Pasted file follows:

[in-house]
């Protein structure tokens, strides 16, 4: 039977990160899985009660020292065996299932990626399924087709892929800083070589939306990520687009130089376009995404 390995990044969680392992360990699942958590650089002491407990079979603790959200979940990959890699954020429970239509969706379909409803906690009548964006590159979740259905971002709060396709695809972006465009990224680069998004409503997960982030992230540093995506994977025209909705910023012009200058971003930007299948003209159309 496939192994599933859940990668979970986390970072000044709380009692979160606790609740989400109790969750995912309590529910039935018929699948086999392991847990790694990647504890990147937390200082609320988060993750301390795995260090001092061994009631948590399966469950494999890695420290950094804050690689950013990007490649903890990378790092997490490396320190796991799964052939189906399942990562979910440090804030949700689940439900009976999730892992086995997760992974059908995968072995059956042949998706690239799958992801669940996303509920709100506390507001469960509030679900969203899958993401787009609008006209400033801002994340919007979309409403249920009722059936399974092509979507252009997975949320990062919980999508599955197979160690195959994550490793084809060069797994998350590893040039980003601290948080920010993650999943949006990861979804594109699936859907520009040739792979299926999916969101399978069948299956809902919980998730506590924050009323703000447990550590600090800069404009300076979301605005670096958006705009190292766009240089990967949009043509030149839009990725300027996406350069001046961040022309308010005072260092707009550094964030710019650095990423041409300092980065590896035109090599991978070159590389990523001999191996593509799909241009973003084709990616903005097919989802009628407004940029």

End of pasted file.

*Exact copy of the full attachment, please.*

[in-house]
């Protein structure tokens, strides 16, 4: 039977990160899985009660020292065996299932990626399924087709892929800083070589939306990520687009130089376009995404 390995990044969680392992360990699942958590650089002491407990079979603790959200979940990959890699954020429970239509969706379909409803906690009548964006590159979740259905971002709060396709695809972006465009990224680069998004409503997960982030992230540093995506994977025209909705910023012009200058971003930007299948003209159309 496939192994599933859940990668979970986390970072000044709380009692979160606790609740989400109790969750995912309590529910039935018929699948086999392991847990790694990647504890990147937390200082609320988060993750301390795995260090001092061994009631948590399966469950494999890695420290950094804050690689950013990007490649903890990378790092997490490396320190796991799964052939189906399942990562979910440090804030949700689940439900009976999730892992086995997760992974059908995968072995059956042949998706690239799958992801669940996303509920709100506390507001469960509030679900969203899958993401787009609008006209400033801002994340919007979309409403249920009722059936399974092509979507252009997975949320990062919980999508599955197979160690195959994550490793084809060069797994998350590893040039980003601290948080920010993650999943949006990861979804594109699936859907520009040739792979299926999916969101399978069948299956809902919980998730506590924050009323703000447990550590600090800069404009300076979301605005670096958006705009190292766009240089990967949009043509030149839009990725300027996406350069001046961040022309308010005072260092707009550094964030710019650095990423041409300092980065590896035109090599991978070159590389990523001999191996593509799909241009973003084709990616903005097919989802009628407004940029």